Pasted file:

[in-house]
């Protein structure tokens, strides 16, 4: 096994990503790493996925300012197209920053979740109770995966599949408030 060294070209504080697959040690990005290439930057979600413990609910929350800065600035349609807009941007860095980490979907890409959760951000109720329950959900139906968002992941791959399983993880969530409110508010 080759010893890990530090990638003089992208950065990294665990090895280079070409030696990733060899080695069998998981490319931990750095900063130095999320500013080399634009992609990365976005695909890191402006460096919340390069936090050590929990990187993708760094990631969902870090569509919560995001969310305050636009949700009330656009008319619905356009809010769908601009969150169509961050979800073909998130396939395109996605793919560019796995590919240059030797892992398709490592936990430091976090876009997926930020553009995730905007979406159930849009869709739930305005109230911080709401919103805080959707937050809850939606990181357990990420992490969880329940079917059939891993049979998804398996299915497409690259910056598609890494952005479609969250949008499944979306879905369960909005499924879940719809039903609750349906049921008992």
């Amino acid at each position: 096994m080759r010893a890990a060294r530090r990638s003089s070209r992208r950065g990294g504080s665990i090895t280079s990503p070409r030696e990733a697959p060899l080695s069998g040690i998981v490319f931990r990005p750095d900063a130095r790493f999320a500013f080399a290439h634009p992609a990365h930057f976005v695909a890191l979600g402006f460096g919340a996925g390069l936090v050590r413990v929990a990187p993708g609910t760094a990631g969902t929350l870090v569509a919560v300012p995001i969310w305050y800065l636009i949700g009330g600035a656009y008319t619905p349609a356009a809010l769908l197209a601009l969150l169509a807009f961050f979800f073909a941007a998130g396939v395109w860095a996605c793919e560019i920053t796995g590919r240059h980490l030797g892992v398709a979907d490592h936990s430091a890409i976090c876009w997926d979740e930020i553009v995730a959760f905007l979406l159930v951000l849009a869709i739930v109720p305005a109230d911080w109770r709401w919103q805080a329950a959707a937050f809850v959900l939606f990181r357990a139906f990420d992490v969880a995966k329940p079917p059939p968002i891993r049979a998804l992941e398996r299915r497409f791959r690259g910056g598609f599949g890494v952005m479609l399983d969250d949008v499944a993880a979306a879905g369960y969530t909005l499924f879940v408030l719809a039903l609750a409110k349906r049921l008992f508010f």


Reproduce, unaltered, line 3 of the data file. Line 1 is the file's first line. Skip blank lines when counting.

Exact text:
């Amino acid at each position: 096994m080759r010893a890990a060294r530090r990638s003089s070209r992208r950065g990294g504080s665990i090895t280079s990503p070409r030696e990733a697959p060899l080695s069998g040690i998981v490319f931990r990005p750095d900063a130095r790493f999320a500013f080399a290439h634009p992609a990365h930057f976005v695909a890191l979600g402006f460096g919340a996925g390069l936090v050590r413990v929990a990187p993708g609910t760094a990631g969902t929350l870090v569509a919560v300012p995001i969310w305050y800065l636009i949700g009330g600035a656009y008319t619905p349609a356009a809010l769908l197209a601009l969150l169509a807009f961050f979800f073909a941007a998130g396939v395109w860095a996605c793919e560019i920053t796995g590919r240059h980490l030797g892992v398709a979907d490592h936990s430091a890409i976090c876009w997926d979740e930020i553009v995730a959760f905007l979406l159930v951000l849009a869709i739930v109720p305005a109230d911080w109770r709401w919103q805080a329950a959707a937050f809850v959900l939606f990181r357990a139906f990420d992490v969880a995966k329940p079917p059939p968002i891993r049979a998804l992941e398996r299915r497409f791959r690259g910056g598609f599949g890494v952005m479609l399983d969250d949008v499944a993880a979306a879905g369960y969530t909005l499924f879940v408030l719809a039903l609750a409110k349906r049921l008992f508010f």